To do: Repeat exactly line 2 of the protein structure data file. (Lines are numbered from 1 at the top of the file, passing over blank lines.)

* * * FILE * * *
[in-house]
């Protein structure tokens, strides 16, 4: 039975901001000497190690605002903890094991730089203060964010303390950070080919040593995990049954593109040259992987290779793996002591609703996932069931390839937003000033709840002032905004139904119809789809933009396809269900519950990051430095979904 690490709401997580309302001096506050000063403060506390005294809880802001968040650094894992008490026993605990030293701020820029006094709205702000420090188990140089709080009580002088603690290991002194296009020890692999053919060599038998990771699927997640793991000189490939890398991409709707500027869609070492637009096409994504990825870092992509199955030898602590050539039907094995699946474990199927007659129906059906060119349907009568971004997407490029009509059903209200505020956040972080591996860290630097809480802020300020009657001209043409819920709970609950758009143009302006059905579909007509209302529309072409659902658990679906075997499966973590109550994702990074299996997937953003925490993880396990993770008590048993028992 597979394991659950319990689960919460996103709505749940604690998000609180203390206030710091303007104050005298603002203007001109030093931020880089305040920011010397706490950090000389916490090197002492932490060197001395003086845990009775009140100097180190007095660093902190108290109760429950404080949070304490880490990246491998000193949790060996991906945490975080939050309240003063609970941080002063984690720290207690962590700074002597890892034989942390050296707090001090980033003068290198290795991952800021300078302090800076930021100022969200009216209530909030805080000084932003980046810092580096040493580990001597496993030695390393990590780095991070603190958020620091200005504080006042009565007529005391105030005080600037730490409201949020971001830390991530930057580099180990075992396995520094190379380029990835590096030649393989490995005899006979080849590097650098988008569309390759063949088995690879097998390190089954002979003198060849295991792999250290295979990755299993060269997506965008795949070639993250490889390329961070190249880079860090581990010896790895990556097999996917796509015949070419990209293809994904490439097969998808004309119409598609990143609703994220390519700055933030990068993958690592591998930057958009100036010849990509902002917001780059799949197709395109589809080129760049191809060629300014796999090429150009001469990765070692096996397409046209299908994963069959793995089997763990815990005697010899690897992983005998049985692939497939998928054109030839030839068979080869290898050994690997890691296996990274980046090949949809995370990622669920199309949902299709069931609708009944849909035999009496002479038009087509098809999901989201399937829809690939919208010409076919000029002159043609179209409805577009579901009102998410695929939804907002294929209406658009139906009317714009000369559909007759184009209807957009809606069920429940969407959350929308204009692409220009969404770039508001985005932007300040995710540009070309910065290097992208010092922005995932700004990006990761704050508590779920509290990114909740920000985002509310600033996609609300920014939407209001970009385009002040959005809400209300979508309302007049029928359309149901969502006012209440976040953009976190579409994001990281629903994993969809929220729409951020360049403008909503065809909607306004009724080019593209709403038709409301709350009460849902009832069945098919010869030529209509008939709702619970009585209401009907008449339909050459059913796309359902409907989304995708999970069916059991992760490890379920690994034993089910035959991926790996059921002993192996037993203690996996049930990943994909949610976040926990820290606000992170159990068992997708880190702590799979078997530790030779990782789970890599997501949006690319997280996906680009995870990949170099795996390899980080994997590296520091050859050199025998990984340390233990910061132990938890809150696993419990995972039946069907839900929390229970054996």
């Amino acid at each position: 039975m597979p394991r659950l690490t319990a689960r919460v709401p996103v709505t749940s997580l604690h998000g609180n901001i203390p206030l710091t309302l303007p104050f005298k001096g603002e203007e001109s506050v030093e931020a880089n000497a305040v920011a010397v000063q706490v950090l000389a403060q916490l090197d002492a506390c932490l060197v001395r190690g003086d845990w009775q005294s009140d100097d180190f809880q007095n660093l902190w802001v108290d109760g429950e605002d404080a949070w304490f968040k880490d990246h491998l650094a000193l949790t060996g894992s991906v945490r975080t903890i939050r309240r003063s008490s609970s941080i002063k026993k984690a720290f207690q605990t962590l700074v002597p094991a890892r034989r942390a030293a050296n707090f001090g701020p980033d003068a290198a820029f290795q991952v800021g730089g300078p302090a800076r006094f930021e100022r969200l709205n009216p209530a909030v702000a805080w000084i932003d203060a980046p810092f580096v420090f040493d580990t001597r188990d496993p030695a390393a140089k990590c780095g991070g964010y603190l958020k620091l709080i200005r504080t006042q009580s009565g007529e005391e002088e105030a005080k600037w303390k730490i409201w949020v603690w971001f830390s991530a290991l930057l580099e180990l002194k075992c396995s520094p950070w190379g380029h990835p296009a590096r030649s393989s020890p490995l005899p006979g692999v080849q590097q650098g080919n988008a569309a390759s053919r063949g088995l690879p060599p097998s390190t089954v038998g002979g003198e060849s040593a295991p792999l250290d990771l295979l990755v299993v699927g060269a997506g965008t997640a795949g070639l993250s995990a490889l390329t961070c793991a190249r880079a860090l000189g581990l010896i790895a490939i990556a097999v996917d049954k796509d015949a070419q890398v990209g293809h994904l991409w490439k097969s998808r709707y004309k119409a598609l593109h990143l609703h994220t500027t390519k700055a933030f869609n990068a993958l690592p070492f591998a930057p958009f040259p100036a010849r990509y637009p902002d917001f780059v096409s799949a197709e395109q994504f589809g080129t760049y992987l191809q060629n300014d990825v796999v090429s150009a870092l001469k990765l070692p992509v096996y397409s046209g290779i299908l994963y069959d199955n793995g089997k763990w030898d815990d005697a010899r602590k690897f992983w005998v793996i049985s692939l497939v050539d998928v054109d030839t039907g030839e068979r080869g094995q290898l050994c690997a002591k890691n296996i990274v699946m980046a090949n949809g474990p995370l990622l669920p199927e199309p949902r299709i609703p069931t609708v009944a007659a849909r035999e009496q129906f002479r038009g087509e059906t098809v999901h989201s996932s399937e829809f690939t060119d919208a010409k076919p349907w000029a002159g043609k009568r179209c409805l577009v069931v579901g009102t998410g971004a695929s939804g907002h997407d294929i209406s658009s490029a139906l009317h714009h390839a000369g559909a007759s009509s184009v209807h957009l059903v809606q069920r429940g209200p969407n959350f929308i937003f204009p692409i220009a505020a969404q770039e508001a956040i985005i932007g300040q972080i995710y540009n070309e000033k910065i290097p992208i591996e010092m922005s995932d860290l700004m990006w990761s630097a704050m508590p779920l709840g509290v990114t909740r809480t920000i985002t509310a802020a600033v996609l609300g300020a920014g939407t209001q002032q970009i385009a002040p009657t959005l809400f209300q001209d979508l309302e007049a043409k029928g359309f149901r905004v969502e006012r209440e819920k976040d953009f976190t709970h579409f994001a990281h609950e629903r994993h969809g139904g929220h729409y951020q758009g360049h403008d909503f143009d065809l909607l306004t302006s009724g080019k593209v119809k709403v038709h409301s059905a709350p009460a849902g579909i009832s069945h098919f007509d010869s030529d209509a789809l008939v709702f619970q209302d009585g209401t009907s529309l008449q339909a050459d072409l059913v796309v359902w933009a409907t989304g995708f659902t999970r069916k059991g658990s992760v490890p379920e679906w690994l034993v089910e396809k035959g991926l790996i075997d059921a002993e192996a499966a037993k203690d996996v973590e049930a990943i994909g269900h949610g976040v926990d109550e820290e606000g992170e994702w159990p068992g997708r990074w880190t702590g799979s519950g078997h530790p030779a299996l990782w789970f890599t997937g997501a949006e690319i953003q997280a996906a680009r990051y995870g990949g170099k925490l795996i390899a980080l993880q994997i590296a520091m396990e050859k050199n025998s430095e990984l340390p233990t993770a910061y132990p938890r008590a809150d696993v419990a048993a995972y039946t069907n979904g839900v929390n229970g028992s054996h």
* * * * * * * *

């Protein structure tokens, strides 16, 4: 039975901001000497190690605002903890094991730089203060964010303390950070080919040593995990049954593109040259992987290779793996002591609703996932069931390839937003000033709840002032905004139904119809789809933009396809269900519950990051430095979904 690490709401997580309302001096506050000063403060506390005294809880802001968040650094894992008490026993605990030293701020820029006094709205702000420090188990140089709080009580002088603690290991002194296009020890692999053919060599038998990771699927997640793991000189490939890398991409709707500027869609070492637009096409994504990825870092992509199955030898602590050539039907094995699946474990199927007659129906059906060119349907009568971004997407490029009509059903209200505020956040972080591996860290630097809480802020300020009657001209043409819920709970609950758009143009302006059905579909007509209302529309072409659902658990679906075997499966973590109550994702990074299996997937953003925490993880396990993770008590048993028992 597979394991659950319990689960919460996103709505749940604690998000609180203390206030710091303007104050005298603002203007001109030093931020880089305040920011010397706490950090000389916490090197002492932490060197001395003086845990009775009140100097180190007095660093902190108290109760429950404080949070304490880490990246491998000193949790060996991906945490975080939050309240003063609970941080002063984690720290207690962590700074002597890892034989942390050296707090001090980033003068290198290795991952800021300078302090800076930021100022969200009216209530909030805080000084932003980046810092580096040493580990001597496993030695390393990590780095991070603190958020620091200005504080006042009565007529005391105030005080600037730490409201949020971001830390991530930057580099180990075992396995520094190379380029990835590096030649393989490995005899006979080849590097650098988008569309390759063949088995690879097998390190089954002979003198060849295991792999250290295979990755299993060269997506965008795949070639993250490889390329961070190249880079860090581990010896790895990556097999996917796509015949070419990209293809994904490439097969998808004309119409598609990143609703994220390519700055933030990068993958690592591998930057958009100036010849990509902002917001780059799949197709395109589809080129760049191809060629300014796999090429150009001469990765070692096996397409046209299908994963069959793995089997763990815990005697010899690897992983005998049985692939497939998928054109030839030839068979080869290898050994690997890691296996990274980046090949949809995370990622669920199309949902299709069931609708009944849909035999009496002479038009087509098809999901989201399937829809690939919208010409076919000029002159043609179209409805577009579901009102998410695929939804907002294929209406658009139906009317714009000369559909007759184009209807957009809606069920429940969407959350929308204009692409220009969404770039508001985005932007300040995710540009070309910065290097992208010092922005995932700004990006990761704050508590779920509290990114909740920000985002509310600033996609609300920014939407209001970009385009002040959005809400209300979508309302007049029928359309149901969502006012209440976040953009976190579409994001990281629903994993969809929220729409951020360049403008909503065809909607306004009724080019593209709403038709409301709350009460849902009832069945098919010869030529209509008939709702619970009585209401009907008449339909050459059913796309359902409907989304995708999970069916059991992760490890379920690994034993089910035959991926790996059921002993192996037993203690996996049930990943994909949610976040926990820290606000992170159990068992997708880190702590799979078997530790030779990782789970890599997501949006690319997280996906680009995870990949170099795996390899980080994997590296520091050859050199025998990984340390233990910061132990938890809150696993419990995972039946069907839900929390229970054996």